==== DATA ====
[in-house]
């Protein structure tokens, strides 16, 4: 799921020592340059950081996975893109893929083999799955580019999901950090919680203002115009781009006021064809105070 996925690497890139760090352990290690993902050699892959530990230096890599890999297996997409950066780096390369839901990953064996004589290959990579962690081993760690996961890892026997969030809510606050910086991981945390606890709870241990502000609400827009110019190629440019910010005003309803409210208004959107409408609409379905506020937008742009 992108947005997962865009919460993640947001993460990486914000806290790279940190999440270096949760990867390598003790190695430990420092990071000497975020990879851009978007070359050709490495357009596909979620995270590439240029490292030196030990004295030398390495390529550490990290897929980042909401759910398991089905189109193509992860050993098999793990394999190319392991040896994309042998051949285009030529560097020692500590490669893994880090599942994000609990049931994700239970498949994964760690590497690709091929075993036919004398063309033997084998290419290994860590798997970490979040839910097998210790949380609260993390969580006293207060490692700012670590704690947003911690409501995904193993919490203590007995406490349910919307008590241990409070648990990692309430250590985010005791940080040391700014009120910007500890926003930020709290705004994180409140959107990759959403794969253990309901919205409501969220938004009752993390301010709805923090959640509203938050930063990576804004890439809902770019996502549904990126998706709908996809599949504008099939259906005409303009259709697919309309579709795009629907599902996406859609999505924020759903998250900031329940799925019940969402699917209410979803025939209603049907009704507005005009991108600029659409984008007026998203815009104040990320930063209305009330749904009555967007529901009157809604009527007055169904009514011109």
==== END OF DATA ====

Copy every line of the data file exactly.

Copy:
[in-house]
């Protein structure tokens, strides 16, 4: 799921020592340059950081996975893109893929083999799955580019999901950090919680203002115009781009006021064809105070 996925690497890139760090352990290690993902050699892959530990230096890599890999297996997409950066780096390369839901990953064996004589290959990579962690081993760690996961890892026997969030809510606050910086991981945390606890709870241990502000609400827009110019190629440019910010005003309803409210208004959107409408609409379905506020937008742009 992108947005997962865009919460993640947001993460990486914000806290790279940190999440270096949760990867390598003790190695430990420092990071000497975020990879851009978007070359050709490495357009596909979620995270590439240029490292030196030990004295030398390495390529550490990290897929980042909401759910398991089905189109193509992860050993098999793990394999190319392991040896994309042998051949285009030529560097020692500590490669893994880090599942994000609990049931994700239970498949994964760690590497690709091929075993036919004398063309033997084998290419290994860590798997970490979040839910097998210790949380609260993390969580006293207060490692700012670590704690947003911690409501995904193993919490203590007995406490349910919307008590241990409070648990990692309430250590985010005791940080040391700014009120910007500890926003930020709290705004994180409140959107990759959403794969253990309901919205409501969220938004009752993390301010709805923090959640509203938050930063990576804004890439809902770019996502549904990126998706709908996809599949504008099939259906005409303009259709697919309309579709795009629907599902996406859609999505924020759903998250900031329940799925019940969402699917209410979803025939209603049907009704507005005009991108600029659409984008007026998203815009104040990320930063209305009330749904009555967007529901009157809604009527007055169904009514011109």